Note that AICD, another APP processing product, activates signalling through interaction with Shc and Grb2, adaptor proteins that link with Ras/Erk1/2 and PI3K/Akt pathways (reviewed in ) and (perhaps as a consequence) trigger endocytic dysfunction . In addition, GSK3 is also increased by AICD through inhibition of Wnt signalling . Thus, apart from Aβo, other APP processing products also impact signalling and endocytosis in AD and may therefore, at least in part, contribute to the development of AD pathology independently of Aβ .
As BACE1 and γ-secretase are localised at endosomes, amyloidogenic, neurotoxic processing of APP requires endocytosis [51–54] and is controlled by vesicular trafficking . Conditions that alter the residence time and/or levels of APP or its processing enzymes at the endocytic compartment impact Aβ production or clearance accordingly [55–58]. For instance, Arf6, a small GTPase controlled by phospholipid signalling, mediates endosomal sorting of BACE1 and thereby APP processing . Or the already abovementioned JNK-driven phosphorylation of APP at T668 facilitates its endocytosis and processing . Similarly, ApoE receptors facilitate the internalization of APP to the endosomal compartment .
Taken together, the processing of APP is controlled by signalling pathways which impact expression and endocytic localisation of APP and its processing machinery. Thus, aberrant activation of pathways that increase endocytic APP levels also allows more processing and hence elevates Aβo and AICD formation. This model implies a positive feedback loop as APP processing itself is activated by its own products through signalling (Figure 1). In this way, subtle genetic or nongenetic AD risk factors which lead to relatively small perturbations of signal transduction pathways could, if unchecked, trigger over time a large buildup of Aβo/AICD and thus amplify these subtle alterations into large derangements of signalling and associated endocytosis.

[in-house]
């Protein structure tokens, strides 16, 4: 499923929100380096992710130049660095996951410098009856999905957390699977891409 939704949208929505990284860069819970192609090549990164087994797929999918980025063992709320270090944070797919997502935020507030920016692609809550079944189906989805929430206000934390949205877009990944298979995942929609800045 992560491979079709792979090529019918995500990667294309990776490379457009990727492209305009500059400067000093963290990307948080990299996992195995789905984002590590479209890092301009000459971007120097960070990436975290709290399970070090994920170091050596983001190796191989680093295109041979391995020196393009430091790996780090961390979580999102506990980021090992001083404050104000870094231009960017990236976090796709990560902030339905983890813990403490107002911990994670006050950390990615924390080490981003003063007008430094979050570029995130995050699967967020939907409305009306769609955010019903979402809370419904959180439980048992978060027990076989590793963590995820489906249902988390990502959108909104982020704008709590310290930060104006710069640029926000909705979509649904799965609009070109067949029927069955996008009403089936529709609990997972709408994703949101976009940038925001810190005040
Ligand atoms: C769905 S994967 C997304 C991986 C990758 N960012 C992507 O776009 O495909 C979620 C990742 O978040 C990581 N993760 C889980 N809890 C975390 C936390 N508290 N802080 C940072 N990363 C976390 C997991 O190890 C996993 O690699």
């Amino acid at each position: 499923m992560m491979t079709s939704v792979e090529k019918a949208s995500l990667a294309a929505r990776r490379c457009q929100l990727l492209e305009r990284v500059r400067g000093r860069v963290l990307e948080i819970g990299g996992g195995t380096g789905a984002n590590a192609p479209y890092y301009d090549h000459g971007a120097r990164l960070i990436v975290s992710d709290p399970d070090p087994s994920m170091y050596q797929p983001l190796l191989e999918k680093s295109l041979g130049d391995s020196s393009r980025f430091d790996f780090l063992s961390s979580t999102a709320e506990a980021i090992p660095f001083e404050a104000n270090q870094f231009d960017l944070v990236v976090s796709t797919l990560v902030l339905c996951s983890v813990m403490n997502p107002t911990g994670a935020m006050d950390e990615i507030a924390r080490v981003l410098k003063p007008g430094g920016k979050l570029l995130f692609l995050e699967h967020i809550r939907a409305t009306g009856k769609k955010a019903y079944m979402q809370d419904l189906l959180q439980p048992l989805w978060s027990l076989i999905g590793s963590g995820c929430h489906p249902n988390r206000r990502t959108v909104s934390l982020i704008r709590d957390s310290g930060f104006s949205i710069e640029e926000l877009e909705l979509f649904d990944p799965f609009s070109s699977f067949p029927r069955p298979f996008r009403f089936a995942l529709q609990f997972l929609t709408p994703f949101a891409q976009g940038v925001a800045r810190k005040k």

2.3. Derailed Intraneuronal Signalling Is a Common Denominator in Sporadic and Familial AD
As discussed above, in familial AD increased formation of Aβo impacts receptor-mediated signalling. In addition, APP, its processing machinery, and the AICD impact signalling independent of Aβ formation (reviewed in ). For instance, PS1, a subunit of the γ-secretase complex, cleaves numerous transmembrane signalling receptors and transducers other than APP CTFs, including Notch, cadherins, ErbB4, LDL receptor related proteins, and so forth [62, 63]. In addition, PS1 and PS2 impact signalling pathways directly. Deletion of PS1 and/or PS2 activates Erk1/2 activity in cell line models, whereas an early onset FAD mutation in PS1 results in constitute activation of CREB-phosphorylation which is associated with neurodegeneration [64–67] and BACE1 regulates the cAMP/PKA/CREB pathway independent of Aβ . Thus, APP and components of its processing machinery impact neuronal signalling pathways independent of APP processing. Hence, FAD mutations can modulate signalling in potentially two ways: through elevated Aβo formation via abnormal APP processing and/or independently of Aβ through altered interactions with signalling pathways. Perhaps through these combined effects on signalling such mutations represent particularly aggressive and penetrant forms of AD.
Considering that signalling and associated endocytosis is abnormal in FAD, it begs the question how this relates to sporadic AD. As amyloidogenic processing of APP is controlled by signalling and endocytosis, it is highly relevant to observe that AD risk factors, although very heterogeneous, have common mechanistic underpinnings by impacting intracellular signal transduction pathways (summarized in Table 1). For example, ApoE4 and traumatic brain injury, two entirely unrelated AD risk factors, both directly activate common signalling pathways (such as Erk1/2). In fact, for most nongenetic AD risk factors no direct impact on Aβ homeostasis can be hypothesized but involve altered signalling. Metabolic disorders like obesity or diabetes are associated with high levels of cytokines which activate AD relevant pathways in neurons. Likewise, glucocorticoids produced under conditions of chronic stress impact AD relevant signalling cascades in their own right. AD risk factors, such as stroke or head injury involve glutamate receptor-mediated excitotoxicity and impact Ca2+ signalling in a way which mechanistically resembles Aβo-instigated activation of Erk1/2 by NMDA receptors. Ageing, the most prominent risk factor for AD, involves, apart from the abovementioned risk factors, altered redox signalling as a result of age-related decline of mitochondrial activity with concomitant increases in ROS production.